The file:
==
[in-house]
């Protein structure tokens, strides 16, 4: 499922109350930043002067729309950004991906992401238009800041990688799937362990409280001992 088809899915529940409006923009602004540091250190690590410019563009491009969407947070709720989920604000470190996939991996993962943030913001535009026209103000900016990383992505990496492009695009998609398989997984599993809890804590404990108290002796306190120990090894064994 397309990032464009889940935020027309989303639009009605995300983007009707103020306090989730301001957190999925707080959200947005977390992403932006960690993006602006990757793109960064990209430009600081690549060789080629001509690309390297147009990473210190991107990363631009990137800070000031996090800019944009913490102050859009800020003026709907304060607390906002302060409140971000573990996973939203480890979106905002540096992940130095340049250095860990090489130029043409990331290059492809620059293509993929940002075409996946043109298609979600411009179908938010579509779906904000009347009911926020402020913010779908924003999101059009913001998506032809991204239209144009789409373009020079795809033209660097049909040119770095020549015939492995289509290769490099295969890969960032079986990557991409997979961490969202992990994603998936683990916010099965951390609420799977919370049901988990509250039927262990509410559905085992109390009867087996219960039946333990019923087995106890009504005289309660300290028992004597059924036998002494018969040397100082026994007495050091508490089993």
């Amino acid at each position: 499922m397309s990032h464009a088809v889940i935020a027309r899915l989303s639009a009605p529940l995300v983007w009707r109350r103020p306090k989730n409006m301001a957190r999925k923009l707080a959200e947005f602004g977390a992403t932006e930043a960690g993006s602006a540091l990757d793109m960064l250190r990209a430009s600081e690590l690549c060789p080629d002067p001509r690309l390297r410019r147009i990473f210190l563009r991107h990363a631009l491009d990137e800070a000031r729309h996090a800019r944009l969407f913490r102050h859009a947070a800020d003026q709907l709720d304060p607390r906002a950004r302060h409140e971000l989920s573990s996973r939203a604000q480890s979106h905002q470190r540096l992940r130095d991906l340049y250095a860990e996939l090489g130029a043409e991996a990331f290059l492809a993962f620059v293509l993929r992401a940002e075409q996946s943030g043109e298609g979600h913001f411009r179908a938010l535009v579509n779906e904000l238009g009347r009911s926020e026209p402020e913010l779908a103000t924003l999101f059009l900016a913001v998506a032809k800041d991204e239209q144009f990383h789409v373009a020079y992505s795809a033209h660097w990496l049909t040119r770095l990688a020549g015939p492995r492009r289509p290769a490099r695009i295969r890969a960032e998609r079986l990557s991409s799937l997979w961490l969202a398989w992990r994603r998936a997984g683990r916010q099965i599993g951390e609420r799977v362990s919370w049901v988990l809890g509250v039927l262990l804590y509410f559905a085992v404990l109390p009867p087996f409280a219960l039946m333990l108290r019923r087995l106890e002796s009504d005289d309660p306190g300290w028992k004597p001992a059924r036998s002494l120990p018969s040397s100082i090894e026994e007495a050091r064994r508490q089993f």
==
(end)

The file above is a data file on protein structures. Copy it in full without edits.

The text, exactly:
[in-house]
């Protein structure tokens, strides 16, 4: 499922109350930043002067729309950004991906992401238009800041990688799937362990409280001992 088809899915529940409006923009602004540091250190690590410019563009491009969407947070709720989920604000470190996939991996993962943030913001535009026209103000900016990383992505990496492009695009998609398989997984599993809890804590404990108290002796306190120990090894064994 397309990032464009889940935020027309989303639009009605995300983007009707103020306090989730301001957190999925707080959200947005977390992403932006960690993006602006990757793109960064990209430009600081690549060789080629001509690309390297147009990473210190991107990363631009990137800070000031996090800019944009913490102050859009800020003026709907304060607390906002302060409140971000573990996973939203480890979106905002540096992940130095340049250095860990090489130029043409990331290059492809620059293509993929940002075409996946043109298609979600411009179908938010579509779906904000009347009911926020402020913010779908924003999101059009913001998506032809991204239209144009789409373009020079795809033209660097049909040119770095020549015939492995289509290769490099295969890969960032079986990557991409997979961490969202992990994603998936683990916010099965951390609420799977919370049901988990509250039927262990509410559905085992109390009867087996219960039946333990019923087995106890009504005289309660300290028992004597059924036998002494018969040397100082026994007495050091508490089993």
């Amino acid at each position: 499922m397309s990032h464009a088809v889940i935020a027309r899915l989303s639009a009605p529940l995300v983007w009707r109350r103020p306090k989730n409006m301001a957190r999925k923009l707080a959200e947005f602004g977390a992403t932006e930043a960690g993006s602006a540091l990757d793109m960064l250190r990209a430009s600081e690590l690549c060789p080629d002067p001509r690309l390297r410019r147009i990473f210190l563009r991107h990363a631009l491009d990137e800070a000031r729309h996090a800019r944009l969407f913490r102050h859009a947070a800020d003026q709907l709720d304060p607390r906002a950004r302060h409140e971000l989920s573990s996973r939203a604000q480890s979106h905002q470190r540096l992940r130095d991906l340049y250095a860990e996939l090489g130029a043409e991996a990331f290059l492809a993962f620059v293509l993929r992401a940002e075409q996946s943030g043109e298609g979600h913001f411009r179908a938010l535009v579509n779906e904000l238009g009347r009911s926020e026209p402020e913010l779908a103000t924003l999101f059009l900016a913001v998506a032809k800041d991204e239209q144009f990383h789409v373009a020079y992505s795809a033209h660097w990496l049909t040119r770095l990688a020549g015939p492995r492009r289509p290769a490099r695009i295969r890969a960032e998609r079986l990557s991409s799937l997979w961490l969202a398989w992990r994603r998936a997984g683990r916010q099965i599993g951390e609420r799977v362990s919370w049901v988990l809890g509250v039927l262990l804590y509410f559905a085992v404990l109390p009867p087996f409280a219960l039946m333990l108290r019923r087995l106890e002796s009504d005289d309660p306190g300290w028992k004597p001992a059924r036998s002494l120990p018969s040397s100082i090894e026994e007495a050091r064994r508490q089993f």